Was the language developed particularly for your work at the National Radio Astronomy Observatory?
I did most of my work at NRAO in Forth: controlling several radio telescopes and data-collection/reduction systems, with the reluctant approval of the administration. The only reason this was permitted was that it worked: projects took weeks instead of years, with unparalleled performance and capabilities.
If you had the chance to re-design the language now, would you do anything differently?
Would I do anything differently? No. It worked out better than I dreamed. The thing about Forth is that if I wanted a change, I made it. That's still true today. Forth is really a language tool kit. You select and modify every time you encounter a new application.
Do you still use/work with Forth?
Yes indeed, I write Forth code every day. It is a joy to write a few simple words and solve a problem. As brain exercise it far surpasses cards, crosswords or Sudoku; and is useful.
What is your reaction to comments such as the following from Wikipedia:
'Forth is a simple yet extensible language; its modularity and extensibility permit the writing of high-level programs such as CAD systems. However, extensibility also helps poor programmers to write incomprehensible code, which has given Forth a reputation as a "write-only language"'?
All computer languages are write-only. From time to time I have to read C programs. They are almost incomprehensible. It's not just the syntax of the language. It's all the unstated assumptions. And the context of the operating system and library. I think Forth is less bad in this regard because it's compact; less verbiage to wade thru. I like the observation that Forth is an amplifier: a good programmer can write a great program; a bad programmer a terrible one. I feel no need to cater to bad programmers.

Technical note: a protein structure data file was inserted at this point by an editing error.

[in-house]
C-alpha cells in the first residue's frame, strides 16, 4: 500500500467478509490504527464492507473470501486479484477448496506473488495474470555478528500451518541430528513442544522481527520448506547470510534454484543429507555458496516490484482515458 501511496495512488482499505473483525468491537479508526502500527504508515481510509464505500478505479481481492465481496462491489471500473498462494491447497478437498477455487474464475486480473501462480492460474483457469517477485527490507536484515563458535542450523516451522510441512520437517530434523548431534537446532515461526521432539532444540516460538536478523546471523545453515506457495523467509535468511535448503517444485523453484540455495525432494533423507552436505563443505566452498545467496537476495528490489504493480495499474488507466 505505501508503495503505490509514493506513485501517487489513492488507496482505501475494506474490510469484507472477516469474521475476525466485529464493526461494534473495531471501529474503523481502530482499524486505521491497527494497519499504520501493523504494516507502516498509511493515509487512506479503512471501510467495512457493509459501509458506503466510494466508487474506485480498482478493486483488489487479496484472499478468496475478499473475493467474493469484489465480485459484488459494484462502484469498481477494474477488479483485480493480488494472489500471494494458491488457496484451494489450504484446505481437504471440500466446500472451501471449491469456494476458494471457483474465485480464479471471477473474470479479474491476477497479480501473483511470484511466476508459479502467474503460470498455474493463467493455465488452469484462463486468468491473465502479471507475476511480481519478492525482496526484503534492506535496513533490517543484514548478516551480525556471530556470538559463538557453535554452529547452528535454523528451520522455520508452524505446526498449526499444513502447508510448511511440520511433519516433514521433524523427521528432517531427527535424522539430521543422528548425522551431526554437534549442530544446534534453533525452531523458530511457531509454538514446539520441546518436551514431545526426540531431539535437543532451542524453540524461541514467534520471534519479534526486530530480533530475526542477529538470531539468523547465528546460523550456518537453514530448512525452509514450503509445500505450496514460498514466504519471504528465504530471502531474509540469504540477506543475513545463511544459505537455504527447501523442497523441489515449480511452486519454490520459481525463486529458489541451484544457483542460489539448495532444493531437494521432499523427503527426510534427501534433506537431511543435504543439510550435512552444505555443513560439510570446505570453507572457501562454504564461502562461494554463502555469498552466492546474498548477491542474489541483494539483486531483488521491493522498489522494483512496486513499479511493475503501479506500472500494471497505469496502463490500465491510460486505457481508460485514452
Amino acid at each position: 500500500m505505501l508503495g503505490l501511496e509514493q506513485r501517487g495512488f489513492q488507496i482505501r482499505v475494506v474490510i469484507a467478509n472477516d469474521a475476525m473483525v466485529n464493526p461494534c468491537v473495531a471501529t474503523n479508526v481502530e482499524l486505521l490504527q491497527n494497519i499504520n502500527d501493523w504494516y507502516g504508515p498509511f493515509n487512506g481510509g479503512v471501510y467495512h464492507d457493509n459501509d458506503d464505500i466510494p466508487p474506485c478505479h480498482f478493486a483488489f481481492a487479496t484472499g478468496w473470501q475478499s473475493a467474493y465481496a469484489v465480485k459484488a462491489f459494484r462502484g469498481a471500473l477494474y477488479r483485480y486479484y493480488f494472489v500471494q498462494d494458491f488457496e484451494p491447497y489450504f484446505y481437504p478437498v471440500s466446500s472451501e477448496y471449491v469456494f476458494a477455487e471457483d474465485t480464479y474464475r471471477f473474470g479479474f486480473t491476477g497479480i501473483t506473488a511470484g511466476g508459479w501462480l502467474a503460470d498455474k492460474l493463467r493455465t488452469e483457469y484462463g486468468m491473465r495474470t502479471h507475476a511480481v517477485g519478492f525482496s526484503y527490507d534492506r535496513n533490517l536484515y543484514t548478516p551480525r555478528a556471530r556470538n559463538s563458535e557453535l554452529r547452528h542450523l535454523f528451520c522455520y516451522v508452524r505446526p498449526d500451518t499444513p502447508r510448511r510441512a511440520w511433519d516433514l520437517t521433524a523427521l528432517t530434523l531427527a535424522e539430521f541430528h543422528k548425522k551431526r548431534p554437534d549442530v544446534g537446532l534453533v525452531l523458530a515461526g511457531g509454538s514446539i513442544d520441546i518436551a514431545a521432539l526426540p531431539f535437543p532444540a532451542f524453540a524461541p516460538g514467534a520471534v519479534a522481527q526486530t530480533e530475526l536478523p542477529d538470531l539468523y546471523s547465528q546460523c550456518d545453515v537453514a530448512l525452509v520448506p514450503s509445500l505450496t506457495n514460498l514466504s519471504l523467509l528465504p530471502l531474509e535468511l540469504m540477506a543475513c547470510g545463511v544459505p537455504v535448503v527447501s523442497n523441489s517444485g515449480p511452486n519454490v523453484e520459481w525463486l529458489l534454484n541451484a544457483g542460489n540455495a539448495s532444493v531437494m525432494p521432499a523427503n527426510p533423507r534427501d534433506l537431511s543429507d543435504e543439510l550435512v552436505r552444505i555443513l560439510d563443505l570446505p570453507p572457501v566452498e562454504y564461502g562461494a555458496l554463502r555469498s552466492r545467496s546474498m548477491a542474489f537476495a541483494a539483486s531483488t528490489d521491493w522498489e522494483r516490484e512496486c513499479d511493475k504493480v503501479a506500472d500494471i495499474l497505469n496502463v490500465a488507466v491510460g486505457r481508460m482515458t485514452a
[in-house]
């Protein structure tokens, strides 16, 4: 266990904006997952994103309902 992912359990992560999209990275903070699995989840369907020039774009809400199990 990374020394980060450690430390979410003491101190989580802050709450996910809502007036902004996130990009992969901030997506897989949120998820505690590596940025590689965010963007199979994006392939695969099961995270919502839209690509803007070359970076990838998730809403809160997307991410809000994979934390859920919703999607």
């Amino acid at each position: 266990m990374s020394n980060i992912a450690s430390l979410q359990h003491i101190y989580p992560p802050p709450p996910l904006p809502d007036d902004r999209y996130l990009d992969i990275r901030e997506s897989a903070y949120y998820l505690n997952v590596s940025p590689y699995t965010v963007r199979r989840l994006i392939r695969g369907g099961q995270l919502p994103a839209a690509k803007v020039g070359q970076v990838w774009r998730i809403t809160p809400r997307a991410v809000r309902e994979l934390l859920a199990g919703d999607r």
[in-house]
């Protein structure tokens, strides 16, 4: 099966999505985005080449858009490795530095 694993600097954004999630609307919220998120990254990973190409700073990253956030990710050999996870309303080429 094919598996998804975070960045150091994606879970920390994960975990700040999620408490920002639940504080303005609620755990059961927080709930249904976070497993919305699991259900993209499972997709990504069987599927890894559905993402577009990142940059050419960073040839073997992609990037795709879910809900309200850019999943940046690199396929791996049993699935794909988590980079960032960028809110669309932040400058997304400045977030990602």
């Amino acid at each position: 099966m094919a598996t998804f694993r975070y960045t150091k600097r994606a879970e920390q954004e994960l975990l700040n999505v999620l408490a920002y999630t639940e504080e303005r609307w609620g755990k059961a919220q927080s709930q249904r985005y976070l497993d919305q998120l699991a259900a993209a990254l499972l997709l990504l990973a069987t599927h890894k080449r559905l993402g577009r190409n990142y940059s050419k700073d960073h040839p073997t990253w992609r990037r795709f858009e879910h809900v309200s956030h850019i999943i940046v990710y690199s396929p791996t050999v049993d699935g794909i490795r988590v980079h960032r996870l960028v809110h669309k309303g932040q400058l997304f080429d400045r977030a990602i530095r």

Do you know of many programs written using Forth, and if so, what's your favourite?
Forth has been used in thousands of applications. I know of very few. The Forth Interest Group held conferences in which applications were described. It was amazing the variety. My current favorite is that Forth is orbiting Saturn on the Cassini spacecraft.
In your opinion, what lasting legacy do you think Forth has brought to the web?
The various Web pages and forums about Forth make a powerful point: Forth is alive and well and offers simple solutions to hard problems. Forth is an existence proof. A lasting legacy to KISS (keep it simple, stupid).
What made you develop colorForth?
I was driven away from Forth by the ANSI standard. It codified a view of Forth that I disliked: megaForth; large, unwieldy systems. I was finally faced with the need for VLSI chip design tools. And [I was also] blessed with some insight as to how Forth could be made faster, simpler and more versatile. Hence, colorForth. Sadly [it has been] ignored by most Forth programmers.